As many as 200,000 people face losing the home they own in the widely-expected recession that is about to hit Britain, economists have said. Rising mortgage rates and an anticipated downward correction in the housing market will leave many unable to sustain their living situation, they predict.
Both the Bank of England and the Office for Budget Responsibility estimates that the UK will slip into continued negative growth by the end of the year, after official figures showed a contraction in the last quarter.
Though the recession is being classed as a shallow one, it is expected to last well into 2024, making it one of the UK’s longest in recorded history.
At the same time, interest rate rises brought in by the BoE in a bid to stem soaring inflation have pushed the cost of borrowing higher, meaning mortgage payments will increase.
Following the Chancellor’s budget on Thursday, real household incomes are expected to slip to their lowest levels in six decades, with the tax burden at its highest since World War 2.
READ MORE: Squeaky bum time for housing market, but hold your nerve TERRY FISHER
The Resolution Foundation has warned that one in five homeowners under the age of 34 could be unable to make repayments on their home.
Sophie Hale, an economist at the think-tank, told the Sun: “The combination of rising mortgage costs and falling house prices risks dealing a double-punch blow to young homeowners as they struggle through the cost-of-living crisis.
“If house prices were to fall by nine percent as the Government’s official forecasters predict, then over 200,000 homeowners could be plunged into negative equity, with young home homeowners most at risk.”
A post-budget report she was one of the authors of suggested laid bare the impact on family finances of Jeremy Hunt’s cuts.
Many are likely to feel their pockets get lighter due to so-called stealth taxes – which mean people pay more into the Treasury without the Government having to raise tax rates.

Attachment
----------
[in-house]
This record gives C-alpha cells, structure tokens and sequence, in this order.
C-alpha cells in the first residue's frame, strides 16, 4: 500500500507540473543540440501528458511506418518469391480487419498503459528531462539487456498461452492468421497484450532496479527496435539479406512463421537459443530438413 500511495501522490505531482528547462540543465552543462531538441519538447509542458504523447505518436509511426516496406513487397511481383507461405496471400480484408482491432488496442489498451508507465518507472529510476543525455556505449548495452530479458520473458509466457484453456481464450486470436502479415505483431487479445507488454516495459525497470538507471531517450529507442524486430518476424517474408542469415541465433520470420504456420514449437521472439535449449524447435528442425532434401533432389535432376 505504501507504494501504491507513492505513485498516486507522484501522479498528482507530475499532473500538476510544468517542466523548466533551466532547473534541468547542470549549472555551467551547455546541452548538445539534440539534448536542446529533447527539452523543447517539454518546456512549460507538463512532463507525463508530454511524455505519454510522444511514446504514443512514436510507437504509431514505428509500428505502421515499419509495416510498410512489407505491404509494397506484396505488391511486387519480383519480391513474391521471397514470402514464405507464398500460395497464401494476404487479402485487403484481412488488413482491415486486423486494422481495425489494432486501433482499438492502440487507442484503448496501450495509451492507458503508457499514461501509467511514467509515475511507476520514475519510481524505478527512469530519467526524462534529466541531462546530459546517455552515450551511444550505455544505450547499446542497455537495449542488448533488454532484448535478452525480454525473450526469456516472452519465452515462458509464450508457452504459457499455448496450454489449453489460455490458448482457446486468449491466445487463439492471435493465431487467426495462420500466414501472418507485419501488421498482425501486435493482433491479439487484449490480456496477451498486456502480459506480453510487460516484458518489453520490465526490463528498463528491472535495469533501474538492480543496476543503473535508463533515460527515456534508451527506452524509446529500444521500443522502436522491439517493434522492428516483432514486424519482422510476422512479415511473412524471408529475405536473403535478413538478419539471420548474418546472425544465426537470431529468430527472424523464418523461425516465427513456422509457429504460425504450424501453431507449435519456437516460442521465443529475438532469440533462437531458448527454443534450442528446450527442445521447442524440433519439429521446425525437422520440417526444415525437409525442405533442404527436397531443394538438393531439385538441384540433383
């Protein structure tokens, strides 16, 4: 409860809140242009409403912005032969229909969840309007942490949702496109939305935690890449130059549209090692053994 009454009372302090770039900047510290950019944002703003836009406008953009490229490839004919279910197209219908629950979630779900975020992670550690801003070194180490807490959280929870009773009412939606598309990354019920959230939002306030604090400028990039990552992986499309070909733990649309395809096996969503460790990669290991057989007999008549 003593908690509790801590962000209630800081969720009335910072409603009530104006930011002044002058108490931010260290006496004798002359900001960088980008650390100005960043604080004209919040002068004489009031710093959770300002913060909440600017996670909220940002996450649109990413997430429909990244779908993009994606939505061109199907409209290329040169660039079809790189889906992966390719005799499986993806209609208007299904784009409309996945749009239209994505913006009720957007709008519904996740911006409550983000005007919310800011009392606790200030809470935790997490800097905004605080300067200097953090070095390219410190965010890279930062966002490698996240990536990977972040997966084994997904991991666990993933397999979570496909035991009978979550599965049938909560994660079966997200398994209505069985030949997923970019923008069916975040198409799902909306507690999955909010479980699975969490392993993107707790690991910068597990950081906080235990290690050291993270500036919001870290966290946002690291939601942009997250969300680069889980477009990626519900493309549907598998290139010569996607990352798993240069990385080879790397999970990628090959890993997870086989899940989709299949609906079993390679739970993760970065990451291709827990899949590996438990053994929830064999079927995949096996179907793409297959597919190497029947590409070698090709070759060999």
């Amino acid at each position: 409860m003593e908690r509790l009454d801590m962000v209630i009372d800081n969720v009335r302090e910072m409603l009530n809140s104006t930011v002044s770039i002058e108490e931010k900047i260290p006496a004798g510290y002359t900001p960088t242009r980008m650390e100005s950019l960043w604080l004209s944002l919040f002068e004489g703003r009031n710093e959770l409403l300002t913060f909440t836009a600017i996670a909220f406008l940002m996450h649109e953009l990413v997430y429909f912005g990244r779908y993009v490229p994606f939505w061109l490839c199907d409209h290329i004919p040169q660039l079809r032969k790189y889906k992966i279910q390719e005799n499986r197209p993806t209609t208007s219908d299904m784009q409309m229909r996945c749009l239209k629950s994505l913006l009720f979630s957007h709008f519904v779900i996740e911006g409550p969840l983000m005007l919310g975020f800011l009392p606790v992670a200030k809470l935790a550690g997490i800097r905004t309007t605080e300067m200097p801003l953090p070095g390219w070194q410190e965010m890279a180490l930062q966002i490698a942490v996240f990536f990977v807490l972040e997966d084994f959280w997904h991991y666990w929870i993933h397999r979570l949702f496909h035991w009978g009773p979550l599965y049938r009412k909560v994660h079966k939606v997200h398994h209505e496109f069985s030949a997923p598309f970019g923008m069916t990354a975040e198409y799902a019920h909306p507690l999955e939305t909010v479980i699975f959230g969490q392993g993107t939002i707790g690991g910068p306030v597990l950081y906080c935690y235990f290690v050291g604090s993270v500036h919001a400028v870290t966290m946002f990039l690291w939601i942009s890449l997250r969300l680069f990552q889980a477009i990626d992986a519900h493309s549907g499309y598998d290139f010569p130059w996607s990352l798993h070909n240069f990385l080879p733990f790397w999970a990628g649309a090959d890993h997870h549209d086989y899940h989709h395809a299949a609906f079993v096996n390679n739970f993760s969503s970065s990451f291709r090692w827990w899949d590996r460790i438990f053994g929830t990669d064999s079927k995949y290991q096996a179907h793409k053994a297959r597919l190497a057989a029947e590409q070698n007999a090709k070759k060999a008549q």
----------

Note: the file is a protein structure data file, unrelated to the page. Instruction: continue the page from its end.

On Thursday, the Chancellor set out to freeze the threshold at which people will pay a higher rate until 2028, while the threshold for the 45p rate was lowered to just over £125,000.
The report argued that these decisions, while aiming to protect the most vulnerable at a time of economic turmoil, raised questions of fairness.
It found that someone earning £62,000 per annum was likely to lose as much from the threshold freezes as someone on £124,000, but this would be twice as much as a share of their income.
The report added that the decision to raise council taxes was “very poorly targeted at those with higher incomes”.
It said as the Government’s energy support falls an average of 61 percent next year, “those with harder-to-heat homes or larger families will be particularly hard hit”, with nearly a quarter of homes facing bills over £4,000 in 2023.
With living costs expected to rise on the backdrop of economic gloom and take-home earnings shrinking, many may find it impossible to meet their mortgage demands.
In a bid to stem a tide of repossessions, Mr Hunt is reportedly toying with introducing new mortgages that would allow banks to loosen rules on repayments.
Under the plans, homeowners would be able to extend the time in which the mortgage is expected to be paid off, then shorten them down again once the economy recovers.
In the summer, Nikodem Szumilo, Professor in economics of the built environment at UCL, said that it was “very clear that the market is heading downwards” after a decade of growth, but said there were differing opinions over how quickly that drop would occur.
However, he told Express.co.uk at the time that he felt that it was more likely than not that there would be a “dramatic” correction.
Dr Szumilo said: “We expected the market to crash during the pandemic, because of a recession, because incomes were going to go down because people are going to lose jobs. A lot of this didn’t happen during the pandemic, but it seems to be happening now.
“The economic policies that the Government implemented delayed job losses, a recession and increasing interest rates. But clearly they didn’t stop them.
“All of this is happening now, and it is likely that this is going to affect the housing market.”